It's got me thinking about what I like and dislike when it comes to how much time a story covers and how the author handles that time. But honestly, I'm not really sure what I like because I feel like I prefer short periods of time, but then I think of examples of books I LOVED that had long periods of time, including the aforementioned 600-year one.
And time skips themselves come all different flavors---there are some that smoothly slide into the story, some that bisect the story into different parts, and others still that... I don't know, do a little jig before settling in? (I could only think of the two kinds, but the sentence sounded better with three parts.)
So is there even a "good" or "best" way of doing things? Is there one way that's more commonly accepted than others? I don't know the answers to these questions, but I'd like to find out what everyone else thinks!
Length of Time Skipped
I think we can all agree that skipping a few days, if they’re uneventful, is always acceptable. For the most part, even a few weeks to a month seems generally acceptable if nothing important happens. But what about when it starts getting longer than a month? Obviously the longer the length of time, the more the reader has missed. And after a long period of time, a character can have changed drastically, which can be difficult to grasp as a reader.
Types of Time Skips
From what I’ve noticed, there seems to be two different types. There’s the type that’s subtly integrated into the story, just kind of casually mentioning how much time has passed and, if necessary, what took place during that time. For example, a character may have spent a month training to fight. For another example, the characters were just going about their daily lives, but two characters started spending more time together or drifting apart. I find these work well enough when done right.
Then there’s the type that stops the story and makes no attempt to be subtle. It picks back up in a new chapter/section/part and tells you what the current setting is. For example, Part 1 will take place, then it’ll stop, and Part 2 of the book will pick back up five years later. These are more blunt, which can pull me out of the story, but they can also be less disorienting and more straightforward with information.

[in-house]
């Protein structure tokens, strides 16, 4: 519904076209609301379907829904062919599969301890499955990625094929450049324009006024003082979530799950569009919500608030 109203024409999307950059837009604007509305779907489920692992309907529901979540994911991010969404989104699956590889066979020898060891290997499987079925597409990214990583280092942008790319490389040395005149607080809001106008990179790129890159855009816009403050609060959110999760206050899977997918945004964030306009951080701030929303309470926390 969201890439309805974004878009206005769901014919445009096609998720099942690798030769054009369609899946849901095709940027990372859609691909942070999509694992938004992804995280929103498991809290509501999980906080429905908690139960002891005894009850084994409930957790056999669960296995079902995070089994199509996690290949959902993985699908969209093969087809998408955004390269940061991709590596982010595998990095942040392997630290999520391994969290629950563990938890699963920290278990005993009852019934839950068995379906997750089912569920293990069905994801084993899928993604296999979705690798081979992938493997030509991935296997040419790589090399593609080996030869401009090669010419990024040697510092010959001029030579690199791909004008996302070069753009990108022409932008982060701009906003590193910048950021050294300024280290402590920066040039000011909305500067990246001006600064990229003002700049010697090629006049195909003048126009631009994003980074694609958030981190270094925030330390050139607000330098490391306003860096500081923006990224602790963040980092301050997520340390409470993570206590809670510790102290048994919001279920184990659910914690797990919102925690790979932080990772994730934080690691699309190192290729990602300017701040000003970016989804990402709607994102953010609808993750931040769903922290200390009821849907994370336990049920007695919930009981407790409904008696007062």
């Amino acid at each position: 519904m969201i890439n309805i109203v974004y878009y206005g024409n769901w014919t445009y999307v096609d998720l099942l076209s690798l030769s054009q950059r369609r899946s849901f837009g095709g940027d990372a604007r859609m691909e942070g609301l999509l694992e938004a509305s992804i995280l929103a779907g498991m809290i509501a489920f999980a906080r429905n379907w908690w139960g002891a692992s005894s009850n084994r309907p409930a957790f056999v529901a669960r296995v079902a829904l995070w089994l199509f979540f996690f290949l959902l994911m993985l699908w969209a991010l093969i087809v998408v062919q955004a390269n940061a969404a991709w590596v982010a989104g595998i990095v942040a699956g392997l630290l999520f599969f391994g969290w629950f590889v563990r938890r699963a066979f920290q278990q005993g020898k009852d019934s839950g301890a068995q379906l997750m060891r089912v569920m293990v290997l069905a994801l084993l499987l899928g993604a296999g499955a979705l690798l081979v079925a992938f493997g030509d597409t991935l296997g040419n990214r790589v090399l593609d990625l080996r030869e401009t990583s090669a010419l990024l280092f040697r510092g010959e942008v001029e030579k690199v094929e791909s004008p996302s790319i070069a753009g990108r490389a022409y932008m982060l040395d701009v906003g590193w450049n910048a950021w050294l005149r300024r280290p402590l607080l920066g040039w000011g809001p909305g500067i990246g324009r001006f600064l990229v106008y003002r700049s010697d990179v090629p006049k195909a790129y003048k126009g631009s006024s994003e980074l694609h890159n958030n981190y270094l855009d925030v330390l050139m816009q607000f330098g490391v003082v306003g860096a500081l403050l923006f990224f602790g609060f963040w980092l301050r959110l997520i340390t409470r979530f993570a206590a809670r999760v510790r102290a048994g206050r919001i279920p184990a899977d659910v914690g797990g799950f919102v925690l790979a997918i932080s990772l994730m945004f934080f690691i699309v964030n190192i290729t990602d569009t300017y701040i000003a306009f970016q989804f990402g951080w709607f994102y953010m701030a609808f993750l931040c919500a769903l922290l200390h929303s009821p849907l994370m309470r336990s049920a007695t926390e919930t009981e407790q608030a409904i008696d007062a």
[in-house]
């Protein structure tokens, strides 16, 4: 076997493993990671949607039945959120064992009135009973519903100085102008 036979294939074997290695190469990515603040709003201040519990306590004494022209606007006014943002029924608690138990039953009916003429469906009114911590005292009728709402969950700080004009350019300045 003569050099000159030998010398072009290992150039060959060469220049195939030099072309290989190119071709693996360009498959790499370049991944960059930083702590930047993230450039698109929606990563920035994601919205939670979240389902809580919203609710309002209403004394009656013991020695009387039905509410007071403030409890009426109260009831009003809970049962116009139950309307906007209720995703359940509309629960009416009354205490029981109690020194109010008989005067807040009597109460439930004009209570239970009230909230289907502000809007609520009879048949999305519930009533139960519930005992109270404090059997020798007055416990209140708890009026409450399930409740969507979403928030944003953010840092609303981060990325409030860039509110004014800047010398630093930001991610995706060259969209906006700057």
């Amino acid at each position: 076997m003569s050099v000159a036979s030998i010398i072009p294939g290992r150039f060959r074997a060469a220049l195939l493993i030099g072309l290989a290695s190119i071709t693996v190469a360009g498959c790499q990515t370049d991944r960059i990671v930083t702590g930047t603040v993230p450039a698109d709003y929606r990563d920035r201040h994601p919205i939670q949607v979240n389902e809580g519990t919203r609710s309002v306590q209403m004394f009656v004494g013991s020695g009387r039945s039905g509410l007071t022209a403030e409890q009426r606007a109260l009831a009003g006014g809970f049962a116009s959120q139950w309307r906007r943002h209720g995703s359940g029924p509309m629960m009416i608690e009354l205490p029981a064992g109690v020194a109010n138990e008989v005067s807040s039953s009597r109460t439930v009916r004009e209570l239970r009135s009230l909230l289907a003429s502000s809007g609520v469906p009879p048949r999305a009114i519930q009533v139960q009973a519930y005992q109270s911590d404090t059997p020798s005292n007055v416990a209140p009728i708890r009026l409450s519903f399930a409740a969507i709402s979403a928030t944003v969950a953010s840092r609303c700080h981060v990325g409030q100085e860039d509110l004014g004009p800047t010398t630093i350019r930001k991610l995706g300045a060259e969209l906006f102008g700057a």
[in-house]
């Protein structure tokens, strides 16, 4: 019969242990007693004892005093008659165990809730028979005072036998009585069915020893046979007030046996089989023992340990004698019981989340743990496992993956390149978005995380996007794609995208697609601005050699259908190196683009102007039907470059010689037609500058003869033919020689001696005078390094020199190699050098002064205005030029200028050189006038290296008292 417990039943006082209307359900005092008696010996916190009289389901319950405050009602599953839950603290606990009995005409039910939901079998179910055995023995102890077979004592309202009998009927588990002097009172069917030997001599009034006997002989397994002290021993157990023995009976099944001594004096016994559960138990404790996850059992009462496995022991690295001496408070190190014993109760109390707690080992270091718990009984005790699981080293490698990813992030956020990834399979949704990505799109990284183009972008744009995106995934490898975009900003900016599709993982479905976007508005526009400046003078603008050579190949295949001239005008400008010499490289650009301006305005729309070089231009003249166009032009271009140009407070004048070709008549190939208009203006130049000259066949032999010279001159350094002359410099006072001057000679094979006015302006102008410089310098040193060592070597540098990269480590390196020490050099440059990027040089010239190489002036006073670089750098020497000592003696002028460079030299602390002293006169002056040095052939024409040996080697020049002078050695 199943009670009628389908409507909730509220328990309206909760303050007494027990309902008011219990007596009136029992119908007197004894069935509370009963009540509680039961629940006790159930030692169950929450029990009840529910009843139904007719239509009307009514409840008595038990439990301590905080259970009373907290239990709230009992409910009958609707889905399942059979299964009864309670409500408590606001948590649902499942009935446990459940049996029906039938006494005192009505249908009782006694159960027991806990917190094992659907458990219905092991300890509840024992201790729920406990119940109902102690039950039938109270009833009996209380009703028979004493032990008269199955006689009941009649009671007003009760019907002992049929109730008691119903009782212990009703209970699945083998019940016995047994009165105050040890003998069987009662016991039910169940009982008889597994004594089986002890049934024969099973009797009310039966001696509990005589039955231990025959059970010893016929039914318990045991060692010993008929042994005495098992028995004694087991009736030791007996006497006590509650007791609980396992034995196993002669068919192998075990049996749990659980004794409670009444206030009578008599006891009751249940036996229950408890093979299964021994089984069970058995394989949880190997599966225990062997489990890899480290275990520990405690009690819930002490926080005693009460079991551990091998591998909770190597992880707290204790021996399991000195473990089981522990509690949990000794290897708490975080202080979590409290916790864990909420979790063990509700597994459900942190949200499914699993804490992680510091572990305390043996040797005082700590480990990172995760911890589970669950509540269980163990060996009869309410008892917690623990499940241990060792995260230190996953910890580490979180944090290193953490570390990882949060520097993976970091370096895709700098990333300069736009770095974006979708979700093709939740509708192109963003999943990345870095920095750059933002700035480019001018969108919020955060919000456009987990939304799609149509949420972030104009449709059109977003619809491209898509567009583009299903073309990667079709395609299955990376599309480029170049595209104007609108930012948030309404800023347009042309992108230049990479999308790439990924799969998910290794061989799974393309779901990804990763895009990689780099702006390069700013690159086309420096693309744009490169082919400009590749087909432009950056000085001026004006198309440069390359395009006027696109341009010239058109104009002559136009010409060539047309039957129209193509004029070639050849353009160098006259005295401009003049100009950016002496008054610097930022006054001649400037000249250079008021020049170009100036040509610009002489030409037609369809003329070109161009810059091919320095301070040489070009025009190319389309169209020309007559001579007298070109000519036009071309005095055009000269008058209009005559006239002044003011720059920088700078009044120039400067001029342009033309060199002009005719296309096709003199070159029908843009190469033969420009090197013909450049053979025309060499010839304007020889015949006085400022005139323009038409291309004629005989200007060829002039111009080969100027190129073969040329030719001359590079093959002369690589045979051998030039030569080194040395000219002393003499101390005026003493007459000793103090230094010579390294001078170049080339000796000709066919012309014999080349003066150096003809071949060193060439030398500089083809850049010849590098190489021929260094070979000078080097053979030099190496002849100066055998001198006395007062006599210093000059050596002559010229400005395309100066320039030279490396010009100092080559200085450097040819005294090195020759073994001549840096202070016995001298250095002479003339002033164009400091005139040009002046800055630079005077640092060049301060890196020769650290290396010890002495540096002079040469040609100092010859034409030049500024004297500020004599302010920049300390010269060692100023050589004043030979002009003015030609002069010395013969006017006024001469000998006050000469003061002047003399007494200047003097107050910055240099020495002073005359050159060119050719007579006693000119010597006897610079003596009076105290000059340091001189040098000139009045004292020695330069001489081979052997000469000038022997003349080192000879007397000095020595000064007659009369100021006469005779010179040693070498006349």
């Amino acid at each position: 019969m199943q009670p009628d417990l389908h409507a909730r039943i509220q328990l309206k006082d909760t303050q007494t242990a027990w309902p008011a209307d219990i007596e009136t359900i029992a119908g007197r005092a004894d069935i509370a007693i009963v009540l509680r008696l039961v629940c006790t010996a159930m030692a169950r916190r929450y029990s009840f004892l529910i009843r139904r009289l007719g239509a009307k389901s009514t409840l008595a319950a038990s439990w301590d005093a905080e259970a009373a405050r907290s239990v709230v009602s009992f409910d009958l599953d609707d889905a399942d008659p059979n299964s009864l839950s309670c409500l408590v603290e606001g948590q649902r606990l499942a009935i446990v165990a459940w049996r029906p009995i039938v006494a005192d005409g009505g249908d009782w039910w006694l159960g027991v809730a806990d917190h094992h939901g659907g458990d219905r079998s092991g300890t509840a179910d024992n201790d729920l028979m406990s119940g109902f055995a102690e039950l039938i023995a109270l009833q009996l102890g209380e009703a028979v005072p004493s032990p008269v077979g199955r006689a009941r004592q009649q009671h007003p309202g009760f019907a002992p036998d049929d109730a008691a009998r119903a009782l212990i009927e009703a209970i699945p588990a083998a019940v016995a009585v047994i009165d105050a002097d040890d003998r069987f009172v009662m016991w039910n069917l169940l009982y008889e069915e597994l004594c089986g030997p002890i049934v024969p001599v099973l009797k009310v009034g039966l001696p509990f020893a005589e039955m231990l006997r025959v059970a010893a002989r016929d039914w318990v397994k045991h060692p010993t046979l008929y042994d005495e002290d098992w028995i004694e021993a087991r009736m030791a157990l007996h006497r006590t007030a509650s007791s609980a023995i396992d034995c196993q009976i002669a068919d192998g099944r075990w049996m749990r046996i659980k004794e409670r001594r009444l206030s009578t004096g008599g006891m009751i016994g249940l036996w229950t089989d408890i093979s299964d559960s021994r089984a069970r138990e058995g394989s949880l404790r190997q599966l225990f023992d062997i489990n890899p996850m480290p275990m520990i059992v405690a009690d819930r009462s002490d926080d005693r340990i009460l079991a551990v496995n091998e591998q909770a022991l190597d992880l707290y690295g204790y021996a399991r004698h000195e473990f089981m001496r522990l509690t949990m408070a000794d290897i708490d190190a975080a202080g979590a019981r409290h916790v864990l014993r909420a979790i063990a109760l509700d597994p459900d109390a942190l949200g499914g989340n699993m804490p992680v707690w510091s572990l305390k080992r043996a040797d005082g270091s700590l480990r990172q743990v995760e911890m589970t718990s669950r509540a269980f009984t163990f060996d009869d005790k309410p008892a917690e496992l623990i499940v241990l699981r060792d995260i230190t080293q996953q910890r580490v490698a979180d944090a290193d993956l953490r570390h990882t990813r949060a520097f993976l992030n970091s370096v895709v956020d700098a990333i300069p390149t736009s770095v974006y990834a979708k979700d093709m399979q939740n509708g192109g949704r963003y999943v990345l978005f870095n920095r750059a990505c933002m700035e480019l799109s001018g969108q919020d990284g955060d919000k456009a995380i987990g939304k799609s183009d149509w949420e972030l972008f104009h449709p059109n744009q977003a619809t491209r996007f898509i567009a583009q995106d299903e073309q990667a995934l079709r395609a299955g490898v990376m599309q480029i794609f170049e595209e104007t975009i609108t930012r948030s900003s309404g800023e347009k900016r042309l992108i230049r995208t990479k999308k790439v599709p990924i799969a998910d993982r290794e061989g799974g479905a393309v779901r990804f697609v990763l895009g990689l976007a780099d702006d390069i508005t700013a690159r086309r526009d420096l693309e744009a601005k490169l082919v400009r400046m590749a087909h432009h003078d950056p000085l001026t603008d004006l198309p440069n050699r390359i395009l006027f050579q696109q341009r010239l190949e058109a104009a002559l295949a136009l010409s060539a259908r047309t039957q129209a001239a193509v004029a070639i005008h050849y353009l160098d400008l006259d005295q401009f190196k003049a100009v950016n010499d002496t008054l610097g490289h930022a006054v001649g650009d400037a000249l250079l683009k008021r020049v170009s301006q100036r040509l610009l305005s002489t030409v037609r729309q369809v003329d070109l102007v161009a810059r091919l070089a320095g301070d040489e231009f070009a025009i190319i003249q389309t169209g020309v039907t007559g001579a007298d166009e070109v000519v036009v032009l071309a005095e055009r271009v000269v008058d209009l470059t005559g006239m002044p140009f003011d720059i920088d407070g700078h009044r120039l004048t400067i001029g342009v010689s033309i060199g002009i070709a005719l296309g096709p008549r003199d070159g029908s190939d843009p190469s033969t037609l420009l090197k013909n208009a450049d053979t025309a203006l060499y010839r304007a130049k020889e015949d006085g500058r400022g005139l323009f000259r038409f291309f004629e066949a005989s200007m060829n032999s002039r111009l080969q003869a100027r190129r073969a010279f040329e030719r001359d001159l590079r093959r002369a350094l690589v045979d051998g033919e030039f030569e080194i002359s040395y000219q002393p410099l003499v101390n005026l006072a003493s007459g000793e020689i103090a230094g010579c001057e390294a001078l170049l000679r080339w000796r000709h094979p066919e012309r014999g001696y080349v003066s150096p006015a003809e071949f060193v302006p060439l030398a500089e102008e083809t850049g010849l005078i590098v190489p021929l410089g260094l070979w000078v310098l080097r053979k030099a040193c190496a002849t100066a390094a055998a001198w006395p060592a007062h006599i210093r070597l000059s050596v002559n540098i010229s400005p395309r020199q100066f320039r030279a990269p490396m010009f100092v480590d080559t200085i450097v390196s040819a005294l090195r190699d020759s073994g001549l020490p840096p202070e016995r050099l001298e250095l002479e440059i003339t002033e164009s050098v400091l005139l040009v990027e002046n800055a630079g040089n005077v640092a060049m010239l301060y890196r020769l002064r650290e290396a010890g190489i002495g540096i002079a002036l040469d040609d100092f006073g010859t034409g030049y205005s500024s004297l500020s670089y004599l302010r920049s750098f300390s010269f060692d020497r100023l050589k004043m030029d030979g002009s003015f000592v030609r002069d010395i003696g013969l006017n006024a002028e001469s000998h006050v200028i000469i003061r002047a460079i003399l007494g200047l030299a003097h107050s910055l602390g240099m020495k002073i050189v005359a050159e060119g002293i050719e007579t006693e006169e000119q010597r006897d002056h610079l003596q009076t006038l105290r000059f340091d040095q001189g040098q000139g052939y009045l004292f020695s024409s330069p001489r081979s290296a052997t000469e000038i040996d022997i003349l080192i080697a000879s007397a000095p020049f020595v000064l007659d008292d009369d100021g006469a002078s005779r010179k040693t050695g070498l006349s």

The Amount of Time Skips
I’m sure we’ve all read books that took place over the course of just a few days and therefore didn’t require time skips. And I would say most books don’t require that many. But what about books that span an entire year? A person’s lifetime? Even hundreds of years? Those obviously require a lot of skips, but that can leave the reader feeling distant if there’s not enough one-on-one, in-the-moment time spent getting to know the characters.
My General Thoughts
I suppose they all have their pros and cons, but I still feel like I prefer shorter periods of time in which I get to know as much as possible about everything happening to the characters. Then again, every single event in a story can’t always happen one day after the other, and it wouldn’t be any fun to read about the characters eating lunch and watching TV and brushing their teeth for four days. Even a blunt, x-number-of-years time skip can work if it’s necessary and done well, but that’s a bit hit or miss as it can leave me feeling like I don’t know the characters anymore if not done well. Too many time skips is always a miss for me though because it definitely leaves me feeling detached.